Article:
Called “an all around phenomenal book,” by Ain’t It Cool News, and “one of the most entertaining bangs for your buck,” by Newsarama, the hardcover edition of Hotwire: Requiem for the Dead collects all four issues of the critically acclaimed series in a special “director’s cut” edition with additional story pages. Also included in this collection are newly remastered tales from Alice Hotwire’s past, featuring never-before-seen pages and amazing newly painted artwork, as well as newly unearthed, previously unreleased pages written by co-creator Warren Ellis; an extensive gallery showcasing the evolution of the character; a spotlight gallery of artwork from celebrated artists Steve Pugh, Stjepan Sejic (Witchblade), Jelena Djurdjevic (The Immortal Iron Fist) and Garry Leach (Judge Dredd, Marvelman); an in-depth interview with co-creator Steve Pugh as well as a dustjacket showcasing an all new cover by Steve Pugh

Hotwire: Requiem for the Dead hardcover trade will be 128 full color pages for $19.95 and is available to order in the September 2009 Diamond Previews catalog (Diamond order code: SEP090956).

Hotwire #4 Review

Hotwire #4 Cvr AI can’t recall the last time I was this sad at the end of a series. Not because it’s a disappointing end, but because Alice Hotwire’s standout adventures are now over. Steve Pugh has consistently delivered high quality entertainment over the four issues of this unique series from Radical Publishing and though I hope to see more, I’m also aware that it probably won’t be anytime soon. One look at any page and you’ll see why – it takes a lot of time to make pages like this.

For the uninitiated Hotwire: Requiem for the Dead is one of the best looking books on the stands, but it’s also a good old fashioned adventure to boot. You don’t really see stories like this any more, but Radical know how to make them. This title, and City of Dust are just two examples of easily accessible series from the publisher that anyone can pick up and be hooked on. They’re streamlined, but not simple, stories without the complications that some of our fave superhero titles can often be bogged down with.

So, what’s Hotwire about then? Alice Hotwire is a young cyberpunk English lass in a future London ravaged by “blue lights,” which are like electrical phantasms. Her job, as Detective Exorcist is to track down these resurrected corpses and get rid of them, and her partner Mobey is along for the wild ride. At the same time she discovers a conspiracy looking to use the ghosts as weapons, while the rest of the police force tries to deal with a public riot against police brutality.

Hotwire #4 Cvr BIn the last issue Alice and Mobey were separated at the Motts Island Cemetery while Alice stared at a flood barreling down upon her. Alice meets her unlikely saviour however, and we are given the first glimpse at her upbringing, which reveals her understanding of technology and the tragedy of her parents’ loss. This is a grand finale, with Hotwire and her fellow cops facing not only an angry mob wanting to tear apart a pair of violent detectives, but also the “man” behind the mob – the electronic puppet master. Compared to the previous three issues this is a lot more action packed, but it’s also over a little too quickly. It’s kind of like The Matrix Revolutions as compared to the original. It’s an entreaining tale, but won’t make much sense if this is your first dive into the Hotwire world.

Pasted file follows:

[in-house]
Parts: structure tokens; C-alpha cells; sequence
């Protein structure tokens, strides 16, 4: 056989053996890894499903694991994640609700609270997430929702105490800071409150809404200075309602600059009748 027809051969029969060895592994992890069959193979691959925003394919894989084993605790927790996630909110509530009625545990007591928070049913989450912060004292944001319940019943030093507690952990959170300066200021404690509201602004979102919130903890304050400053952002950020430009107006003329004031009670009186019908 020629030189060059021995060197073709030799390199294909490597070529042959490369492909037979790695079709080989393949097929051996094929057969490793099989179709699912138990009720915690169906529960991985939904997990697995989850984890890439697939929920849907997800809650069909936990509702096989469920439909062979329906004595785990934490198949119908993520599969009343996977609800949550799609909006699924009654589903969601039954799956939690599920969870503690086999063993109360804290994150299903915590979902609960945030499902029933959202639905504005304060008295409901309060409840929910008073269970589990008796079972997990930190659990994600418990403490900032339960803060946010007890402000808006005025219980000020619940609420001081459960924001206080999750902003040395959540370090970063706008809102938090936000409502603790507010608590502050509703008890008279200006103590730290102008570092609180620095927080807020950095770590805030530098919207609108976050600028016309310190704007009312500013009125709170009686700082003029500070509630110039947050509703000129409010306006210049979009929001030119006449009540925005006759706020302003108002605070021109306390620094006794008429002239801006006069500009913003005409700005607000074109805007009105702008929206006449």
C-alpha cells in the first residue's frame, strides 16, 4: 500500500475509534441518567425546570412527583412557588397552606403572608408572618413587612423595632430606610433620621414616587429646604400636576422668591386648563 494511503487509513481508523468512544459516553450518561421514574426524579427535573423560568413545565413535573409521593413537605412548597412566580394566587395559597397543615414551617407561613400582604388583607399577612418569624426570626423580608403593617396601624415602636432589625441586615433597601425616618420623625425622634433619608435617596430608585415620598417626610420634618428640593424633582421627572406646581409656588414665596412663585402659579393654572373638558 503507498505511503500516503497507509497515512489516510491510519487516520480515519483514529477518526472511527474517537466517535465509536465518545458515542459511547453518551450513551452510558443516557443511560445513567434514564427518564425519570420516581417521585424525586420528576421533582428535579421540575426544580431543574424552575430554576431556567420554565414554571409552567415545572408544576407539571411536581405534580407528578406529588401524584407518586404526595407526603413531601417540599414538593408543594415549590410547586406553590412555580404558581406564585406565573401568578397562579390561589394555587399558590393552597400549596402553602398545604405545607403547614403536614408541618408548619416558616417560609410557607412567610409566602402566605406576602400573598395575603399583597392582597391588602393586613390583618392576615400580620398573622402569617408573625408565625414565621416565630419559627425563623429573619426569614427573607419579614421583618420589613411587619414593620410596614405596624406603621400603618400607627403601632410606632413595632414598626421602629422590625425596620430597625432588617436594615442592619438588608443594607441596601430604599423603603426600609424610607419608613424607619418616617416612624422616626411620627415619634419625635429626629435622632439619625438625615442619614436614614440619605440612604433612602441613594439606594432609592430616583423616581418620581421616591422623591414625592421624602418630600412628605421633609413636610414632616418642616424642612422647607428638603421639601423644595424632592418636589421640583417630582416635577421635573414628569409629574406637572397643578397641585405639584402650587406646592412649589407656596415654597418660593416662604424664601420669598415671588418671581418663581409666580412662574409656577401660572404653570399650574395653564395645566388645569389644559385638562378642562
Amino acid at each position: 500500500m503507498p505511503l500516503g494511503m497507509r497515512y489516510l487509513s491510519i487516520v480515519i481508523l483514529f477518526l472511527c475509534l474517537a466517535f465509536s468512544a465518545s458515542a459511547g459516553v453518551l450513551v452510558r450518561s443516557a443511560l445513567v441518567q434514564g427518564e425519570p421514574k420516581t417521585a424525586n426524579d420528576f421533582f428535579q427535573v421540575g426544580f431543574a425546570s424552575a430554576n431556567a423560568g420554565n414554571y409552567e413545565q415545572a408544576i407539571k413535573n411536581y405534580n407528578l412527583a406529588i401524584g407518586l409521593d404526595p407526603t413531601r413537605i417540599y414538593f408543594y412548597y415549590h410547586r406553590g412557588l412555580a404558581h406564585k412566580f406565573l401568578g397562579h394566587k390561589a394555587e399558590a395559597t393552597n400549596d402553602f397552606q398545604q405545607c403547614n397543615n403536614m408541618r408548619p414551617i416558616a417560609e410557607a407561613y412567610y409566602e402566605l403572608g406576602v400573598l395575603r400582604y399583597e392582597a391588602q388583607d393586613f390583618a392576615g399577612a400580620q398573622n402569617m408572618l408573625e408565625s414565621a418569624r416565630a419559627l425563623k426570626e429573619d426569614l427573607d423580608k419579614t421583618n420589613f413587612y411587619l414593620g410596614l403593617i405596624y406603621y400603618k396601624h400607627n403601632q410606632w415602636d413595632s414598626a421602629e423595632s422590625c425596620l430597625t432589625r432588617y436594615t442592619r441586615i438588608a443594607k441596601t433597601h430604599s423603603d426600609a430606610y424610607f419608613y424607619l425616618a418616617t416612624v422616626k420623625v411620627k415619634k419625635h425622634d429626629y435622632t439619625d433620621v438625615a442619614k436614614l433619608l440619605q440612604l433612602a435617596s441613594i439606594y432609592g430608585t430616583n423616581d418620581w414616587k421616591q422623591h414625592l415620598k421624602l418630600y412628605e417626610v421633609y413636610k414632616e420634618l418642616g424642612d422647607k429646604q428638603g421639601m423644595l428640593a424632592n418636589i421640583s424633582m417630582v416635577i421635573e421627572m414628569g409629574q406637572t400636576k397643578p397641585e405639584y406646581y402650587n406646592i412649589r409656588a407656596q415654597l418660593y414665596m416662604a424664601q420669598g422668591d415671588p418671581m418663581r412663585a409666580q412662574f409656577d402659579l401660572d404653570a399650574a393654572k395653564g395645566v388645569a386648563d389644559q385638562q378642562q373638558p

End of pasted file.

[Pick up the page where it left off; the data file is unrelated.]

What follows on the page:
Pugh has put everything on to these pages. The story was initiated with writer Warren Ellis, but Pugh boldly makes Hotwire his own. I even noticed the unique styles of the lettering and how he displays dialogue. His panel arrangements are chaotic, yet easy to follow and his costume and tech designs are straight from an unmade James Cameron flick. The luscious variety on display really is an eye opener. Pugh makes the art flow and dance across the page like a tattooed ballerina. It’s unexpected, daring and mesmerising.

When Radical releases the TPB collecting all 4 issues make sure to put it on your wish list. Hotwire has the edginess of 2000AD with the themes of The Matrix and the look of Blade Runner. Those comparisons don’t do it justice, but if you like your sci-fi more William Gibson than Star Trek you’ll be completely satisfied. It’s the kind of series you can pass to your non-comics reading mates to prove a point.

And now that it’s all over, I must say a hearty thank you to Steve Pugh. Job well done sir.

Hotwire #4 smacks shelves on September 2.

Hotwire #4 Int